GULF BUSINESS Economy posted this enlightening article by Aarti Nagraj on how It will take the MENA economies “153 years to close the gender gap at the current rate of change” UAE tops MENA for wage equality, Arab region remains world’s least gender-equal The UAE has been ranked as the top country in the Middle […]
Nader Habibi and Gholamreza Keshavarz Haddad in the University World News of June 8, 2018, Issue No:509 elaborate on the lack of employment for university graduates after completing their degrees in Iran. Unlike all its peer countries in the MENA region, and despite all the difficulties, Iran has managed to sustain as normal a life […]
A Technical Committee of the OPEC and 11 non-members are meeting today in Abu Dhabi to as put by the Emirates News Agency http://wam.ae/en/details/1395302626261. They identify ways and means of raising levels of conformity. obviously review and discuss possibilities to reinforce their year old decision to pursue and potentially overhaul their production cut so as to possibly reach their goal of price sustenance if not increase. Meanwhile, a US shale oil surge and the recent crisis among the world’s greatest oil producer countries are certainly not helping the cartel’s future. In Qatar, everyday life because of this crisis is turning sour by the day as witnessed by hundreds of migrant workers. This article on how Qatari companies send workers on unpaid extended leave in order to maintain their businesses alive whilst the Gulf crisis drags on.
Further to our Demand May Top Out Before Supply Does, here is an interesting article on the side-lines of one of the Oil Industry’s concerns as elaborated on this report of the IBT on the recently held 22nd World Petroleum Congress – Istanbul, 2017 where it was a question of how age and gender could obviously affect the industry to survive this wave of fossil fuel dislike amongst the young. The unleashing of a frenzy amongst today’s youth as Fossil Free is a growing international divestment movement calling for organisations, institutions and individuals to demonstrate climate leadership and end their financial support for the fossil fuel industry.
No industry for old men: Why ‘Big Oil’ needs to woo younger, female workforce
Energy industry’s lack of appeal for women and the young remains a major cause for concern.
As put by Bloomberg in an article by Jeanna Smialek dated April 10, 2015 where she said : “ Get ready for a new economic order by 2030 / 2050 . In the world 15 years from now, the U.S. will be far less dominant, several emerging markets will catapult into prominence, and some of the largest European economies will be slipping behind.” [ . . . ]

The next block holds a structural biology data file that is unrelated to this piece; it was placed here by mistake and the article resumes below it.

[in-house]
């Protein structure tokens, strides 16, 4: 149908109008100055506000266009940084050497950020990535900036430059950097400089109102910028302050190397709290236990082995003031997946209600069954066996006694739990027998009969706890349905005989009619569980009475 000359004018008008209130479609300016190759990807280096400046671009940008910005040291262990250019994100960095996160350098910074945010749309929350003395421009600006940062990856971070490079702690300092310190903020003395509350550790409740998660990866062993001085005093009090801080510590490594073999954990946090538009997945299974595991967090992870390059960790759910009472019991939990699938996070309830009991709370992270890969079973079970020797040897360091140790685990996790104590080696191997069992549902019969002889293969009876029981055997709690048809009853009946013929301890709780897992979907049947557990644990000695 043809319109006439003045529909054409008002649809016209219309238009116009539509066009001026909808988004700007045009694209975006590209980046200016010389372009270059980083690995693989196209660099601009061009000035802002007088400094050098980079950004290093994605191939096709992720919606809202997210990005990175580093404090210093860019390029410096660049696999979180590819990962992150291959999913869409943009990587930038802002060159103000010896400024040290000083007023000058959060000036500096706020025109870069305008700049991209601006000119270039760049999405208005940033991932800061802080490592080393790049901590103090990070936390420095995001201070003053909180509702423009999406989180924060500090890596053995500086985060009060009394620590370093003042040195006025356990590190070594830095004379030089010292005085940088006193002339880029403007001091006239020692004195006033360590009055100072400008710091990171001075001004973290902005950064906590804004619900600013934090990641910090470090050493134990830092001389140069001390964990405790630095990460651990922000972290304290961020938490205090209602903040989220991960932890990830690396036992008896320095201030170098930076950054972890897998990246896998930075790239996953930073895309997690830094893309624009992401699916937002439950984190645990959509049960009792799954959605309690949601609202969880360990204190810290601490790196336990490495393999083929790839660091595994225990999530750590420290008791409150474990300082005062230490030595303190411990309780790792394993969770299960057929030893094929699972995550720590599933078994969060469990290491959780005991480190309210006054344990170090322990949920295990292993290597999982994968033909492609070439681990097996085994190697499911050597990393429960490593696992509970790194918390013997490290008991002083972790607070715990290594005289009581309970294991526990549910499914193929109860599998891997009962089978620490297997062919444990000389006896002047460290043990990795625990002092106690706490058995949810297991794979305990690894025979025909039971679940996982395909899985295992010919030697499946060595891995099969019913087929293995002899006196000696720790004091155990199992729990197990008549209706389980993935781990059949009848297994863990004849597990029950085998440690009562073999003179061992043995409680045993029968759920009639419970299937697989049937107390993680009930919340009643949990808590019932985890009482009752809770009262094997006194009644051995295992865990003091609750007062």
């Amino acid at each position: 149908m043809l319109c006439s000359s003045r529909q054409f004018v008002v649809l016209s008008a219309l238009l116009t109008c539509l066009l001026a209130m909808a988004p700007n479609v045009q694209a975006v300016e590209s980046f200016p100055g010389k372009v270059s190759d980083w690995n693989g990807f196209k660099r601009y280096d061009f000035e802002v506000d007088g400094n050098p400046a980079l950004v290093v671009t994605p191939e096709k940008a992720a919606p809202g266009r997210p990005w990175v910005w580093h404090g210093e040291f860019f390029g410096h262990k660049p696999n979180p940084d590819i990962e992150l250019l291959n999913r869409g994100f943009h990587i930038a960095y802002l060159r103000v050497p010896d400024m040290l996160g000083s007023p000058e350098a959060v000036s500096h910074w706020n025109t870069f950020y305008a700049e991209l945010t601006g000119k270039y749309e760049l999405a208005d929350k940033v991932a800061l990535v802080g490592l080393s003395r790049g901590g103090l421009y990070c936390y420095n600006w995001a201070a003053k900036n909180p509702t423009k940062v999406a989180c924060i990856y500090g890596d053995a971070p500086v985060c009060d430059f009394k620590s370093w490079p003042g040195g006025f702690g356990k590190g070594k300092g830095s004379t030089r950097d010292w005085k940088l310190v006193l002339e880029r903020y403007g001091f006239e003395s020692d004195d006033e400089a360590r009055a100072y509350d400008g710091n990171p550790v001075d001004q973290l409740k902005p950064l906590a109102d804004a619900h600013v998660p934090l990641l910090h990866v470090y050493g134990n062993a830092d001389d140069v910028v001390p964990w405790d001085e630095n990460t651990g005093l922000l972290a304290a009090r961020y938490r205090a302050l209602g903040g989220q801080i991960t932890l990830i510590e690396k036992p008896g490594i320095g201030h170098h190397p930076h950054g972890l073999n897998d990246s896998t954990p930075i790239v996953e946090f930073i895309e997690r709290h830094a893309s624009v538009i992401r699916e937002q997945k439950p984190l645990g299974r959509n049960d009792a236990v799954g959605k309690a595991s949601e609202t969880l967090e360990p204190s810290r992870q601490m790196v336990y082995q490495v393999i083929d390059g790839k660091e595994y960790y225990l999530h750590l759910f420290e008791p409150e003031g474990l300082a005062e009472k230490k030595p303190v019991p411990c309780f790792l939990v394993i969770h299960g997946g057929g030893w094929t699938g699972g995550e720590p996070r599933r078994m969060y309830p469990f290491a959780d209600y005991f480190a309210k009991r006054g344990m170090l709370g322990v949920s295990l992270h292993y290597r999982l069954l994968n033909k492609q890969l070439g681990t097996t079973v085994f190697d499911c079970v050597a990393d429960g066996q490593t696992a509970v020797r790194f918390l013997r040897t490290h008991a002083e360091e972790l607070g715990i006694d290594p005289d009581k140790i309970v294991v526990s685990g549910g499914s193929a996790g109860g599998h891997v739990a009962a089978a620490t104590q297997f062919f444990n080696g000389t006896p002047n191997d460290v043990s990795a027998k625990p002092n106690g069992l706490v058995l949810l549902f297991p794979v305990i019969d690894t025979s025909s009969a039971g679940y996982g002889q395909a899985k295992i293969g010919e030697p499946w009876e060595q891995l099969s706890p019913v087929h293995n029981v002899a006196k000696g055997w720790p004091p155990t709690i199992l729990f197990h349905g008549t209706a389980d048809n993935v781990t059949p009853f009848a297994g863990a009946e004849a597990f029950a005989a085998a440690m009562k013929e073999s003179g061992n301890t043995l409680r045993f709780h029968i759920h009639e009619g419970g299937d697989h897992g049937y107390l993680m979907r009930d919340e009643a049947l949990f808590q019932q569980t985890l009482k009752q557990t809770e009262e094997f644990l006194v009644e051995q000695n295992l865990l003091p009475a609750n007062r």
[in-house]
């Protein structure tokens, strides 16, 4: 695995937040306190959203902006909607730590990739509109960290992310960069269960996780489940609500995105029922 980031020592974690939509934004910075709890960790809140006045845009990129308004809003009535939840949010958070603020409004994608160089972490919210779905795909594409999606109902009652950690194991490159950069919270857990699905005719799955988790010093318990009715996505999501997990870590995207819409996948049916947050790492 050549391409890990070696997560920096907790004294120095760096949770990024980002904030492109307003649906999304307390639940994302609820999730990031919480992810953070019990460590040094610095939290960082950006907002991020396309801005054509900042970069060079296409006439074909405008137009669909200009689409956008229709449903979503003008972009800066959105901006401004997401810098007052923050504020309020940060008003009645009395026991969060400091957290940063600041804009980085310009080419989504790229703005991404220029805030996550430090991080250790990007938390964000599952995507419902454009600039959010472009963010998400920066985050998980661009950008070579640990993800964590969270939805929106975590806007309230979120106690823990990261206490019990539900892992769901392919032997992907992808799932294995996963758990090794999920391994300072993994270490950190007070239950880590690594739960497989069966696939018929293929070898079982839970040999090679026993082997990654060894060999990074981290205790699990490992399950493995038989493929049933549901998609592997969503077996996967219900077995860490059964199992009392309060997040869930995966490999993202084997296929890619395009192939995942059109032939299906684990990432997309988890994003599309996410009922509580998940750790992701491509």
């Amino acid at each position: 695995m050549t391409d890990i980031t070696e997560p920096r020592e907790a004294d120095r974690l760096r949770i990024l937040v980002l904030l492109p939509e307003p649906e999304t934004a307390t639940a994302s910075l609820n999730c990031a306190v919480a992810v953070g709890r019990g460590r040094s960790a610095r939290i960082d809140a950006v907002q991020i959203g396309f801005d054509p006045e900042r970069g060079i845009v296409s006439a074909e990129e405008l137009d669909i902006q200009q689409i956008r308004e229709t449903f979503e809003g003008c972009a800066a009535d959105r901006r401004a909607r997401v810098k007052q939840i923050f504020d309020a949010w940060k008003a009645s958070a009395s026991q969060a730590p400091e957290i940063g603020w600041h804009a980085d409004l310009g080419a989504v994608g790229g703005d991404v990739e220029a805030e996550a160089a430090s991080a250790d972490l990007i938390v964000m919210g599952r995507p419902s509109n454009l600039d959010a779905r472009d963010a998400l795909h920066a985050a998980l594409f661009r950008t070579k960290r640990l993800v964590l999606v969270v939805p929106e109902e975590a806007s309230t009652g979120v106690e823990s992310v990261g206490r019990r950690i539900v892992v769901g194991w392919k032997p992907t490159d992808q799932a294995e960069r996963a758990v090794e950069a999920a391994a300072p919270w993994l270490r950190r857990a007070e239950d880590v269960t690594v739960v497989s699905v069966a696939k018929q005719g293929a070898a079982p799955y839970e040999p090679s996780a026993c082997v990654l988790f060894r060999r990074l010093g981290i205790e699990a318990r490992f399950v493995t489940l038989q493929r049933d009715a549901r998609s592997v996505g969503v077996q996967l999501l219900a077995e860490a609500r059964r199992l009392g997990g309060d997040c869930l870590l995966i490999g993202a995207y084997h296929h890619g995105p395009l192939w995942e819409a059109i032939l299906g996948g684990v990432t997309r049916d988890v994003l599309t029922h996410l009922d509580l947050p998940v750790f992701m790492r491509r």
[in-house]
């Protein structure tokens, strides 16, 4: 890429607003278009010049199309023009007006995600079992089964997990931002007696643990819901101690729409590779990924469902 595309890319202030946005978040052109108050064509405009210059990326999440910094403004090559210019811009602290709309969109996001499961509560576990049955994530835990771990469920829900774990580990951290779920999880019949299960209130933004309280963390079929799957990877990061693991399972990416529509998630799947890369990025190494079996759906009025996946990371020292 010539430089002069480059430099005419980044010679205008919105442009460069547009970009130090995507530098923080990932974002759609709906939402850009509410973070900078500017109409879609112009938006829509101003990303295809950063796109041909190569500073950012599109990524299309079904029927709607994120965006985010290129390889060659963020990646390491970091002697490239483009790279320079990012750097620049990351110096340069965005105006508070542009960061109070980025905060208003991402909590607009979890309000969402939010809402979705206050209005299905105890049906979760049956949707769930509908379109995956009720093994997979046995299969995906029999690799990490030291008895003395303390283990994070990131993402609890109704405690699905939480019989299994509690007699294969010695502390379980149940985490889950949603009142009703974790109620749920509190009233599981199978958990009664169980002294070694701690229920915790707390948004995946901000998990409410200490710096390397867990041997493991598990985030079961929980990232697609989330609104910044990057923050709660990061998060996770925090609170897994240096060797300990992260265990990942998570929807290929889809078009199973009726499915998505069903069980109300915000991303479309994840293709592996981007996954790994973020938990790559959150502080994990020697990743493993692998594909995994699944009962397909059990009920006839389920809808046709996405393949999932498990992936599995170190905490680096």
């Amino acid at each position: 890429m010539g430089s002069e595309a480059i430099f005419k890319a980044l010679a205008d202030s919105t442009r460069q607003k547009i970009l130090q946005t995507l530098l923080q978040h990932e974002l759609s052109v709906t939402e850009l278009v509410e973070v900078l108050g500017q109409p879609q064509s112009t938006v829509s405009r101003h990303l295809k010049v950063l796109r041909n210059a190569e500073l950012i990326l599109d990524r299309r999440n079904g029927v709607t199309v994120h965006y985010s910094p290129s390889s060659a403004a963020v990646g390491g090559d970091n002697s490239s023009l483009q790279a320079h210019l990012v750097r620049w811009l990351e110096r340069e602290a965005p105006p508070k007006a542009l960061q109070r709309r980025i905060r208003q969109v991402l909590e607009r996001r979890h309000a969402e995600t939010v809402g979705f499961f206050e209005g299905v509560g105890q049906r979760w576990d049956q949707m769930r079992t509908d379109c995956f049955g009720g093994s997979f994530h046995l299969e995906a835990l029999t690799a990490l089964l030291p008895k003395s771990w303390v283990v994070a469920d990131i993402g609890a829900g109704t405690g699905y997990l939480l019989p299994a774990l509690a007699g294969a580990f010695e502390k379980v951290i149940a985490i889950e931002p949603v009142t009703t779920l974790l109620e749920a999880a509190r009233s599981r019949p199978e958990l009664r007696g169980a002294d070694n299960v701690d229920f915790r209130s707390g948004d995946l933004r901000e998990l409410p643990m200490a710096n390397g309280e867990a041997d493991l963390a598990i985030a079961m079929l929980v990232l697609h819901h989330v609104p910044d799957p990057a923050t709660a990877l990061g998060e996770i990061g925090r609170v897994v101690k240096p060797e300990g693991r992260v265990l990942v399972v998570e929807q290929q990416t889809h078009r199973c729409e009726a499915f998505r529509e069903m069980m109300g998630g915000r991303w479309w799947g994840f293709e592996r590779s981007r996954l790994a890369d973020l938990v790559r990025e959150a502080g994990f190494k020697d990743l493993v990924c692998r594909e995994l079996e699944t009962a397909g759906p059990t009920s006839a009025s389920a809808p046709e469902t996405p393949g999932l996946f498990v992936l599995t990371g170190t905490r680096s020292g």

As we head into 2017, and further to our previous contribution Leadership Priorities in Year 2017 we would like to give this opportunity to our readers to go through this article written by Rawan Al-Butairi, Financial analyst of Saudi Aramco and published on Monday 2 January 2017 on the WEF website. The author questions leaderships attributes but within the specific Arab context of the MENA countries. Experience tells us that practitioners love to see what is happening in their domain and for one reason or another do generalise it to all by asserting that Real leaders need to make globalization work for all . What does leadership really mean? Two things . . . A young person could almost be forgiven for feeling despair and hopelessness today. Everywhere they look, there is escalating inequality and a lack of opportunity. In certain regions and countries, the problem is more acute; from hyperinflation and a collapsed economy in Venezuela to an Arab Spring in Egypt which toppled a government but [. . .]
As of the Wikipedia, the Global Gender Gap Report was first published in 2006 by the World Economic Forum. Its Gap Index is designed to measure gender equality status of 144 countries as based on economic participation and opportunity, education attainment, health and survival and political participation. This year’s edition saw the MENA region close its overall gender gap by more than 60% but it continued unsurprisingly to rank last globally in the overall index.
The best performers in the region however were Qatar at 119th and Algeria at 120th, the UAE coming close behind at 124th and Saudi Arabia as expected at the rear of the line at 141st . According to several GCC’s online media, the Gulf economies were the worst performing in the high income group in this year’s index. Gulf Business, for instance, reviewed the WEF report’s proposed ranking of these countries and concluded that several Gulf nations . . . .